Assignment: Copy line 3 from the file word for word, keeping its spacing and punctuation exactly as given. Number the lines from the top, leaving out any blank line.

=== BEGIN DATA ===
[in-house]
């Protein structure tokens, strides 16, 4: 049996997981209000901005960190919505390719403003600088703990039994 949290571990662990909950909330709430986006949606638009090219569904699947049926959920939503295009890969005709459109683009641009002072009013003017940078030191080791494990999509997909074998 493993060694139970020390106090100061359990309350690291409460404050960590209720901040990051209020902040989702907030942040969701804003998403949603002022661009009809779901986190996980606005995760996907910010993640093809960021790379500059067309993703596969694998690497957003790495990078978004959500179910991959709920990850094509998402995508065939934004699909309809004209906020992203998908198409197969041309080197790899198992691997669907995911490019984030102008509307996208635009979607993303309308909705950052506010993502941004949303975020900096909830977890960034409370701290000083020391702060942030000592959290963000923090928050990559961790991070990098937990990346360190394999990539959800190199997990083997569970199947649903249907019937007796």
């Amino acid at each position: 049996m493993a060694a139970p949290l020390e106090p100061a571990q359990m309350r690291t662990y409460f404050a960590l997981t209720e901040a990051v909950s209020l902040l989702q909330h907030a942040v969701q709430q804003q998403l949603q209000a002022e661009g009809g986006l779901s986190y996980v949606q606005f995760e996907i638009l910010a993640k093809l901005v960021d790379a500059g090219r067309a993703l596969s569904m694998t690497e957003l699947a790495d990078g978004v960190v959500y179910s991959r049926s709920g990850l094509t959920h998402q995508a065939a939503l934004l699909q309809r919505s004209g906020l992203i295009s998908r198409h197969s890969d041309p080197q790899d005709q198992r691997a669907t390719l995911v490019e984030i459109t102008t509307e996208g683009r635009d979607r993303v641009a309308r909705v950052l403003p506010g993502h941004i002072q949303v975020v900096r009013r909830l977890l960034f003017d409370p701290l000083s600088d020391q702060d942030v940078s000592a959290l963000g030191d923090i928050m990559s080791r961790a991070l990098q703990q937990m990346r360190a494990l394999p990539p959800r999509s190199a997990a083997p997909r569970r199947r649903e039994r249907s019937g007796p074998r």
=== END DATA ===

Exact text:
């Amino acid at each position: 049996m493993a060694a139970p949290l020390e106090p100061a571990q359990m309350r690291t662990y409460f404050a960590l997981t209720e901040a990051v909950s209020l902040l989702q909330h907030a942040v969701q709430q804003q998403l949603q209000a002022e661009g009809g986006l779901s986190y996980v949606q606005f995760e996907i638009l910010a993640k093809l901005v960021d790379a500059g090219r067309a993703l596969s569904m694998t690497e957003l699947a790495d990078g978004v960190v959500y179910s991959r049926s709920g990850l094509t959920h998402q995508a065939a939503l934004l699909q309809r919505s004209g906020l992203i295009s998908r198409h197969s890969d041309p080197q790899d005709q198992r691997a669907t390719l995911v490019e984030i459109t102008t509307e996208g683009r635009d979607r993303v641009a309308r909705v950052l403003p506010g993502h941004i002072q949303v975020v900096r009013r909830l977890l960034f003017d409370p701290l000083s600088d020391q702060d942030v940078s000592a959290l963000g030191d923090i928050m990559s080791r961790a991070l990098q703990q937990m990346r360190a494990l394999p990539p959800r999509s190199a997990a083997p997909r569970r199947r649903e039994r249907s019937g007796p074998r």